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Modular housing being held up by site issues, warns state architect

A number of rapid-build homes are being constructed at sites across the country to house Ukrainian refugees.

THE COMPLETION OF modular housing has been held up by issues with sites, Ireland’s state architect has said.

A number of rapid-build homes are being constructed at sites across the country to house Ukrainian refugees.

The first houses, at a site in Cork, are due to be finished later this month, state architect Ciaran O’Connor told an Oireachtas committee.

In June last year, the government approved the plans for 500 modular units to house 2,000 Ukrainians with Minister for Integration Roderic O’Gorman saying that the first of the homes would be completed in November, and all 500 in place in late February or early March this year.

Then in October, Patrick O’Donovan, the Minister of State with responsibility for the OPW, said that it was expected that the first homes would be complete by “January and February” of 2023 – but this has now been pushed back until June. 

Last month Taoiseach Leo Varadkar urged a “reality check” on the potential of modular homes to address the Republic’s housing crisis, saying that while they would help increase the housing stock, they would take time to build.

The Joint Committee on Housing, Local Government and Heritage heard from a number of expert witnesses on modern methods of construction today.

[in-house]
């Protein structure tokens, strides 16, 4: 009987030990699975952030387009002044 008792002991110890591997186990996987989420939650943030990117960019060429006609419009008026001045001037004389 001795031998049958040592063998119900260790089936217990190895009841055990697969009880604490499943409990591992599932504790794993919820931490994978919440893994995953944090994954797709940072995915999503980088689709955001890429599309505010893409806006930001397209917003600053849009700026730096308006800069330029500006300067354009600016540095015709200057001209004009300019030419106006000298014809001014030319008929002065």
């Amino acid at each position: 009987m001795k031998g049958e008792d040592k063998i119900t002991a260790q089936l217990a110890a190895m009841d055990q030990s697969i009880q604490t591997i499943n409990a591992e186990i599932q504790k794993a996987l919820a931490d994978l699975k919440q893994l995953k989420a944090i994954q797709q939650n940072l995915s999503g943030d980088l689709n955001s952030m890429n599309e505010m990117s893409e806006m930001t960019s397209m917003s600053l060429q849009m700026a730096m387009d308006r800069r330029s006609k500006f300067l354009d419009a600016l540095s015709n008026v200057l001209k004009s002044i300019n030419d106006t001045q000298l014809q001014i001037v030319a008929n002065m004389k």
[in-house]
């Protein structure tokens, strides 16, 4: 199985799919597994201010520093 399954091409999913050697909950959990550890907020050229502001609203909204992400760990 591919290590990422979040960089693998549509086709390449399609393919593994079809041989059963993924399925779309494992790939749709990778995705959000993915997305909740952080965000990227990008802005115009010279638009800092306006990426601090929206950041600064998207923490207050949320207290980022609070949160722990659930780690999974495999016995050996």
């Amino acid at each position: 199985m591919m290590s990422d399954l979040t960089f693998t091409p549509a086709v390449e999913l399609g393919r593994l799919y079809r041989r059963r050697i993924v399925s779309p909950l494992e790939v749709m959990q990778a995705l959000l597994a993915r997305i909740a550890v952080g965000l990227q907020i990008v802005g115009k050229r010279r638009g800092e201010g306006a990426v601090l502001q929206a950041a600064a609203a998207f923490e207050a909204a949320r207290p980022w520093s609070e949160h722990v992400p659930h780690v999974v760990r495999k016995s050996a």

O’Connor said the government last June requested 500 units, later increased to 700, which he said are in the process of being completed with the first to be handed over in two weeks.

He said the first homes completed will be in Cork on 18 May, followed by Claremorris, Thurles and Cavan.

“We’ve learnt a lot in that process, we have brought an industry that was at its infancy, from junior infants to secondary school, and the question is where does it go hereafter,” he said.

O’Connor said the houses are delivered fully fitted out and plugged into services such as electricity and sewerage.

He said the biggest issue has been with the sites, saying homes would have been finished earlier if sites had been available sooner.

He said the industry is ready to stand on its legs but needs a pipeline of work, secure funding and a commitment that it is part of the wider context.

Fianna Fáil TD Paul McAuliffe said he saw potential in rapid-build housing, but expressed concern around cost and speed.

Questioned about Varadkar’s comments on the speed of completion, O’Connor said 85% of the sites had been “unsuitable for building”.

“The units were the easy bit, the hard bit was getting sites fully serviced and getting them all ready, because when you have the unit all you do [is] place it into position, but you can’t put it into position unless there is a road and all the other services are there,” he said.

“The sites that we got often had significant issues and they had to be resolved, there were one or two sites that were straightforward but most of the other sites were quite tricky sites to resolve, but they have been resolved.

“Of the sites that were offered to us, 85% were unsuitable for building … site conditions like 45-degree slopes on certain sites, there were certain sites that had no services and were so remote that you would have to set up a separate bus service to bring people to the nearest village. So that process was slower than we had hoped.”

Mark Carlin, managing director of Coillte Forest, briefed the committee on the advantages of building with wood, including mitigating climate change.

He said only 25% of houses in Ireland are built with timber frames, far behind Scotland at close to 80% and Scandinavia, which is higher still.

He called for building regulations to be changed and low-carbon materials to be prioritised.

“Ireland has opportunity to be at the cutting edge of the next timber-building revolution,” Carlin said.

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